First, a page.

“Boogie-woogie, do you like to?” was the catchy hook in Madonna’s 2000s song, “Music.” Inspired by a Sting concert Madonna attended, the tune was written as a party song with an underlying theme of how people’s love of music brings them together.
“Music” was pseudo-experimental at the time because it used electro-funk for the base of the track, something that was primarily underground at the time. Author of Madonna: An Intimate Biography, J. Randy Taraborrelli, said “that [“Music”] reaches into the future but also slyly conjures images and feelings of the good ol’ disco days.” “Music” is considered to be a career-defining moment for the Queen of Pop.
“Be with You” By The Dreamy Enrique Iglesias
“Be with You” one of three singles from Enrique Iglesias’ debut English album Enrique. If you remember, the song features the stereotypical early 2000s bassline and cheesy “because we’re not together anymore I want to be with you” lyrics. The music video is also pure gold, showing Iglesias in various locations in Los Angeles, inevitably ending up at a club where a Thunderpuss remix that has zero to do with the song builds up and explodes in a whirlwind of breakdancers.
Worldwide, “Be with You” saw moderate popularity, but it became a massive hit in the United States. It is actually Iglesias’ best-performing single in the States to date!
“Bent” By Matchbox Twenty
We can’t count the number of angsty MySpace pages Matchbox Twenty’s “Bent” was featured on. Teenagers loved the whole concept behind the lyrics, two people who have issues, but it’s alright because they’re together. Isn’t 2000s angst the best? We can still hear the chorus ringing through our walkman.
“Bent” was lead singer Rob Thomas’ first go at writing a love song, which he believes lyrically makes sense with 21st-century couples. The song was the band’s only appearance on the US Billboard Hot 100, reaching the number one position on July 22, 2000.
U2’s “Beautiful Day”
“Beautiful Day” is a rock song by U2 and the reason the album All That You Can’t Leave Behind was able to reach multi-platinum status. The song was written in a few different stages, the most important being Bono coming up with the lyric “beautiful day,” which ties the song together.
The song won three Grammy Awards at the 43rd annual ceremony for Record of the Year, Best Rock Performance by a Duo or Group with Vocals, and Song of the Year. Traditionally, bands will get tired of playing singles, such as ‘Beautiful Day,” but U2 has performed the song at each of their concerts since its debut!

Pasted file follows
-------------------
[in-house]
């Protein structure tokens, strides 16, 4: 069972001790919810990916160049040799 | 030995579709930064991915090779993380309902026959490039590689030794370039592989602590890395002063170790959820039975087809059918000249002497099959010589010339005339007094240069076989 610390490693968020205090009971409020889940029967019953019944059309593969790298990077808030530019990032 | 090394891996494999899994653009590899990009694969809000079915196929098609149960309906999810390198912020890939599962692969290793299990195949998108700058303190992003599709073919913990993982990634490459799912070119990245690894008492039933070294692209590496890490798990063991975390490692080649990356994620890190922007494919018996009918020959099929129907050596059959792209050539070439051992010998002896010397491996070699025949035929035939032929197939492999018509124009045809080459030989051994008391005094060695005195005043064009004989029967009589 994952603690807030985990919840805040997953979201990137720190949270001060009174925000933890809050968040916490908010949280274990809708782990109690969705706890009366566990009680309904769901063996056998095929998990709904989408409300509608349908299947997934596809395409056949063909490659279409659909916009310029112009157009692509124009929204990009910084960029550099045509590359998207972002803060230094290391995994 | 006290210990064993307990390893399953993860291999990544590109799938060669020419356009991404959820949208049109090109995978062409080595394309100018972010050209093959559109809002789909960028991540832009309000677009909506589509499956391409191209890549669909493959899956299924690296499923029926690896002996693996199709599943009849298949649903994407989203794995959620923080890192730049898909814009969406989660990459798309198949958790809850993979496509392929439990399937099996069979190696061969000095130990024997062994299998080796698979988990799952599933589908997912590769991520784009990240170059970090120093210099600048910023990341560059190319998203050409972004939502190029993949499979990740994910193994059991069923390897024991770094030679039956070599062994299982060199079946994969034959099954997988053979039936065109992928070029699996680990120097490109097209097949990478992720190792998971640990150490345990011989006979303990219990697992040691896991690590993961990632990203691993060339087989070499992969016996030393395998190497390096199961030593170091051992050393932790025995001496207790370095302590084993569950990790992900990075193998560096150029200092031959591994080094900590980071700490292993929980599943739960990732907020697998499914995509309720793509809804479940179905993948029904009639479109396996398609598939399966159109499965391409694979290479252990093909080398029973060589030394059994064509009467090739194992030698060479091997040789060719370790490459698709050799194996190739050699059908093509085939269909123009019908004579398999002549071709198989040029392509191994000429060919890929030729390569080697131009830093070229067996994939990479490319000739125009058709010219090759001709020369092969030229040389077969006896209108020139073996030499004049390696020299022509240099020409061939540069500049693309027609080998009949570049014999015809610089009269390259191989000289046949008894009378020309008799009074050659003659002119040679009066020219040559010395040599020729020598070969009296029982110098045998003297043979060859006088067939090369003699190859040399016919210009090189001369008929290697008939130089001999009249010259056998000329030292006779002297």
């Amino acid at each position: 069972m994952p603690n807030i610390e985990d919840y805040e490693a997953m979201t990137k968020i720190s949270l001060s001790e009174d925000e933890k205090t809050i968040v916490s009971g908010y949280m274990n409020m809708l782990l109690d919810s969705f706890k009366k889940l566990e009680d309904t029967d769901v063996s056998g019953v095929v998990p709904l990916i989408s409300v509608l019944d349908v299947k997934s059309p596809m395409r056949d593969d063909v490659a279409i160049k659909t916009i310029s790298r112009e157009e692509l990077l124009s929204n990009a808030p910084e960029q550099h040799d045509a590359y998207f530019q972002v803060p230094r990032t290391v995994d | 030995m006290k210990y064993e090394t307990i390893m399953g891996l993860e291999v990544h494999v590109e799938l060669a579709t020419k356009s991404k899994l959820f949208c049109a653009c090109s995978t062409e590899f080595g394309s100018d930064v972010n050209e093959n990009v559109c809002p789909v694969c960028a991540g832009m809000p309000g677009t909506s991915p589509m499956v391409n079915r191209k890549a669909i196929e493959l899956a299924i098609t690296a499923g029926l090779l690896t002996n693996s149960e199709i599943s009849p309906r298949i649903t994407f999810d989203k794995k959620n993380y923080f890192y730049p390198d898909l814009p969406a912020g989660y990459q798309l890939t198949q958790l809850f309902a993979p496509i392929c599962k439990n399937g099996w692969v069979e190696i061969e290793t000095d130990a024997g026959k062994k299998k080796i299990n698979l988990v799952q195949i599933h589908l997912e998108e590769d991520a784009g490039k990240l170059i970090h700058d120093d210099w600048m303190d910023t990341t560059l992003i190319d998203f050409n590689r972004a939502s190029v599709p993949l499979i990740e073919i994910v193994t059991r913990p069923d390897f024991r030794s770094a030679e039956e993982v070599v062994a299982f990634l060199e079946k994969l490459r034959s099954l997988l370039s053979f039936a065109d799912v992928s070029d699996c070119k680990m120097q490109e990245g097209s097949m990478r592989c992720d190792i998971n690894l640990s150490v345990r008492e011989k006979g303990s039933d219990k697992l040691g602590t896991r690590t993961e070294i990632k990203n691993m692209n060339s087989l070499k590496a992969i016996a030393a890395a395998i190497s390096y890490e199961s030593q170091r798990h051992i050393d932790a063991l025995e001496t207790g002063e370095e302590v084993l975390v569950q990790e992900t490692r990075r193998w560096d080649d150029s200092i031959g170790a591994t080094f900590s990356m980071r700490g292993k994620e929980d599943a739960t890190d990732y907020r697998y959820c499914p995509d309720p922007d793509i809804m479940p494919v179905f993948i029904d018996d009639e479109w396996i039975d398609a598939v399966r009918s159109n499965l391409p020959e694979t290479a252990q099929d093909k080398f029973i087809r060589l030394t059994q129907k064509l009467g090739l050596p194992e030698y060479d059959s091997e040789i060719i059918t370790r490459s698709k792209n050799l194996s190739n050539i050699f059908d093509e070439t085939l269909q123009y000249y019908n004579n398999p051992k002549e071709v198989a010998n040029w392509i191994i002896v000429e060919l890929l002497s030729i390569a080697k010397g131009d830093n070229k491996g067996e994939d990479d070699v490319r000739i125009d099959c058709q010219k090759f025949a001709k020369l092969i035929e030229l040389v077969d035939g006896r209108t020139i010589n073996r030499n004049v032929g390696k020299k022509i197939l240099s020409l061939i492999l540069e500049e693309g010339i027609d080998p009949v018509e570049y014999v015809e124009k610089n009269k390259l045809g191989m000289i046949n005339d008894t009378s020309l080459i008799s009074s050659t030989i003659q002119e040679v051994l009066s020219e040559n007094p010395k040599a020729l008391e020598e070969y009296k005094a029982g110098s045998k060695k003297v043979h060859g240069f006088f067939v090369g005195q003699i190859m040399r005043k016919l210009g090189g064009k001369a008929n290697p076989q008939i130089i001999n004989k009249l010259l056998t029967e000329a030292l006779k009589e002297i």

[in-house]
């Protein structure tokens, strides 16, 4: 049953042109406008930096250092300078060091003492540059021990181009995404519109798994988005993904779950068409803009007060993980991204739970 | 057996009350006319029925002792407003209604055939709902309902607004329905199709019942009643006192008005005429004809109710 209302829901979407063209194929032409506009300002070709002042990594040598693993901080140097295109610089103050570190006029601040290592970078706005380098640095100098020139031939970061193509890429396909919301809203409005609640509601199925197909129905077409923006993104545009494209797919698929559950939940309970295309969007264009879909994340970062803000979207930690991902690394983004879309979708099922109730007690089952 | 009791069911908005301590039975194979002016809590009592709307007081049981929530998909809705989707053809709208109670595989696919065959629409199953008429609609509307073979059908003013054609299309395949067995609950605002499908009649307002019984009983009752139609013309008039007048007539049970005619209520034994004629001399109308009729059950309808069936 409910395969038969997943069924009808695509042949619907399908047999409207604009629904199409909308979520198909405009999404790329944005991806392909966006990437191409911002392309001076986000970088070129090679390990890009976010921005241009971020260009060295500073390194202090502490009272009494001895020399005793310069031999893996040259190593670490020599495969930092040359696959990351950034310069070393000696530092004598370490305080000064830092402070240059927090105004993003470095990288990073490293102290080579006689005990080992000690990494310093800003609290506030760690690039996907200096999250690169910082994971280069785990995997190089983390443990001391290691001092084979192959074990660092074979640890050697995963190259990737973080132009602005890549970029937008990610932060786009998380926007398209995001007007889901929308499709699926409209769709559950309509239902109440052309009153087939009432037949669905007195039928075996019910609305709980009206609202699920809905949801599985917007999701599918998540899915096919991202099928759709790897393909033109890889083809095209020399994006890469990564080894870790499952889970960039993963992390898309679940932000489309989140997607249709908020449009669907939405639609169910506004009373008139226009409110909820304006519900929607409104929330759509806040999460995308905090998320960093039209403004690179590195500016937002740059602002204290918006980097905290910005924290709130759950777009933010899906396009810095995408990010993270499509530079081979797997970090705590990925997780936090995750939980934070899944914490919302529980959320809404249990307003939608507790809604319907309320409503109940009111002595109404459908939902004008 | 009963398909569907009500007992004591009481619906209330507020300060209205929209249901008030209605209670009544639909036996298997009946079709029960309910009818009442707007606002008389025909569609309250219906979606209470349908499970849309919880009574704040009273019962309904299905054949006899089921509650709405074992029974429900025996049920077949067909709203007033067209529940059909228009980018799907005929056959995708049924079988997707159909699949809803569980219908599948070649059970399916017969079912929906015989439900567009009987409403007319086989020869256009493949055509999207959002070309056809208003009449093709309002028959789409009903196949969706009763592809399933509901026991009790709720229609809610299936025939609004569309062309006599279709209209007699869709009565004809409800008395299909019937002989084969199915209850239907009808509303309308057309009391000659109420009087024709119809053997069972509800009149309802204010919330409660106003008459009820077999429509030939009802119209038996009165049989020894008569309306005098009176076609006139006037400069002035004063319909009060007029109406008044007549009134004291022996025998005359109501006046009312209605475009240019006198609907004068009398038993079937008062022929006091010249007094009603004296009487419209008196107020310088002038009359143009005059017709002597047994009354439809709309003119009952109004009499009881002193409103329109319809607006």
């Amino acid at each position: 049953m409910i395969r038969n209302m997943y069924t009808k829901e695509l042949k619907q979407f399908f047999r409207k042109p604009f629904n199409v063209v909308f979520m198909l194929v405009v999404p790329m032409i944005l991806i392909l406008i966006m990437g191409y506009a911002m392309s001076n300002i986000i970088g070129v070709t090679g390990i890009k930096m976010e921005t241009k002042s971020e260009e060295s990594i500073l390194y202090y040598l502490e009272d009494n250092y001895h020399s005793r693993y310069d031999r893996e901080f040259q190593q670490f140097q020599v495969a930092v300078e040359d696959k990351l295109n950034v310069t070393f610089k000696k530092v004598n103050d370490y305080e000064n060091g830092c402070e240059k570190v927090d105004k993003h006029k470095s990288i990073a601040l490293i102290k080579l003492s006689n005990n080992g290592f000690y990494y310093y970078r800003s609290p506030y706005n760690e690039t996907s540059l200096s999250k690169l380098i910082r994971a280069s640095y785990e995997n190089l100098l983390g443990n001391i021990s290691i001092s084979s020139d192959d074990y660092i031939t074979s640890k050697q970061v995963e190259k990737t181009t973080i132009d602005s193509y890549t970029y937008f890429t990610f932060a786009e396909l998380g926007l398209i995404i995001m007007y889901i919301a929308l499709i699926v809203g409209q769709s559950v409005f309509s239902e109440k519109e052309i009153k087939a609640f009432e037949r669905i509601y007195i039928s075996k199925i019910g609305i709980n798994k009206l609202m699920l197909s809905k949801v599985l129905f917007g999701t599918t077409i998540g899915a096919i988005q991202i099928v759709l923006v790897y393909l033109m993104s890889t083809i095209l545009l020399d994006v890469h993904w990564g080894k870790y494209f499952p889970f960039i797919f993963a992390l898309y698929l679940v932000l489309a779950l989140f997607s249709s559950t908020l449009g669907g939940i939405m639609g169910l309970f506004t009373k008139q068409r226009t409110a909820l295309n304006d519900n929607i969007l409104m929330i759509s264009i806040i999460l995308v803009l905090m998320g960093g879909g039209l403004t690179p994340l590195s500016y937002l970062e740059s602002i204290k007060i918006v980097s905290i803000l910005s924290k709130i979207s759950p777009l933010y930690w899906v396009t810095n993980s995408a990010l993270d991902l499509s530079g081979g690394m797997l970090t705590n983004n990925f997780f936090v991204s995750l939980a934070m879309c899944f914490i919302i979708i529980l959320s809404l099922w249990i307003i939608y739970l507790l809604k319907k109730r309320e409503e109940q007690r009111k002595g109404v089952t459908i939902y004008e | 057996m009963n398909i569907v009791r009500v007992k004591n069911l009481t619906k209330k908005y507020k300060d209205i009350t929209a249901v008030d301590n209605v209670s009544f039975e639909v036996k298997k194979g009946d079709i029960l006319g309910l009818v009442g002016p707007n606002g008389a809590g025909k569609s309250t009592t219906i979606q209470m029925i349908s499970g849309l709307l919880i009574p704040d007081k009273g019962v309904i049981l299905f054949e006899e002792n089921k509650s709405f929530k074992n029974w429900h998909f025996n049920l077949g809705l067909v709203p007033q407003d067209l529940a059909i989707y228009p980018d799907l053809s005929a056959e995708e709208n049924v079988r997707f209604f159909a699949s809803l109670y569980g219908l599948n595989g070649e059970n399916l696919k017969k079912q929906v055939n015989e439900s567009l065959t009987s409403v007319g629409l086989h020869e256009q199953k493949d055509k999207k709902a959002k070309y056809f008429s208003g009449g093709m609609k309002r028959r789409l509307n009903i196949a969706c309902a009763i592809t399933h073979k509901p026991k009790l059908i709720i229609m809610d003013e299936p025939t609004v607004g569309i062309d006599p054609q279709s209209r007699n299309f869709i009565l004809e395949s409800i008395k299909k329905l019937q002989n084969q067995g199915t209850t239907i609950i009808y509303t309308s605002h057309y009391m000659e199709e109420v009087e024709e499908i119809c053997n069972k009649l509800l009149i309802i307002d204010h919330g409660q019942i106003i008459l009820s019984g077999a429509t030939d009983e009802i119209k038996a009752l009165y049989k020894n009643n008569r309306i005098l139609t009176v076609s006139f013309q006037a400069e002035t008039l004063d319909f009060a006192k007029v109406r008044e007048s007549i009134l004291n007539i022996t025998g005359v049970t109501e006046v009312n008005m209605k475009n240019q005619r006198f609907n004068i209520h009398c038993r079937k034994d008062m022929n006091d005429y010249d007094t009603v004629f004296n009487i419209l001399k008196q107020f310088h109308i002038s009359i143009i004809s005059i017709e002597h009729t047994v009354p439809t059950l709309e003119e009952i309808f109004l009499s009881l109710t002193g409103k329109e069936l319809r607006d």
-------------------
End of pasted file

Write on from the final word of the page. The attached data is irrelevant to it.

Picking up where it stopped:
“Say My Name” By The One And Only Destiny’s Child
Before Queen B went solo, there was Destiny’s Child, AKA, the sassiest girl group around. Lyrically, the song is about a female who calls her boyfriend, suspecting him of cheating, and asks him to “say my name.” The guy hesitates, presumably because he doesn’t want to let the other girl know who he’s on the phone with.
The 2000 hit won two Grammy Awards for Best R&B Song as well as Best R&B Performance by a Duo or Group with Vocals. “Say my Name” also won the MTV Video Music Award for Best R&B Video.
“Absolutely (Story of a Girl)” By Nine Days
If you don’t know the lyrics or at least the chorus to “Absolutely (Story of a Girl),” then we’re not sure you grew up in 2000s America. The song was written by the Nine Days lead singer and guitarist John Hampson. Fun Fact: Hampson wrote the chords and chorus in 15 minutes right before a show and then the rest of the song in one night, very abnormal for his writing style.
The inspiration behind the song came one night when he made his wife (then-girlfriend) cry, only to find her smiling later. Hampson realized that even though she annoys him and they fight, he loves when she smiles. Swoon.
“All The Small Things” By Blink 182
By the late 90s and early 2000s, pop-punk was a well-established musical genre, making the release of Blink 182’s “All the Small Things” that much more popular. The premise behind Tom DeLonge composing the lyrics for “All the Small Things” was based on his desire to have “just one song [on Enema of the State] that was really catchy and basic.”
Well, he succeeded! To this day, “All the Small Things” is still blasted through speaker systems. The song was listed as one of the 1001 Songs You Must Hear Before You Die, and Rolling Stones selected it as one of the “100 Greatest Pop Songs” ever.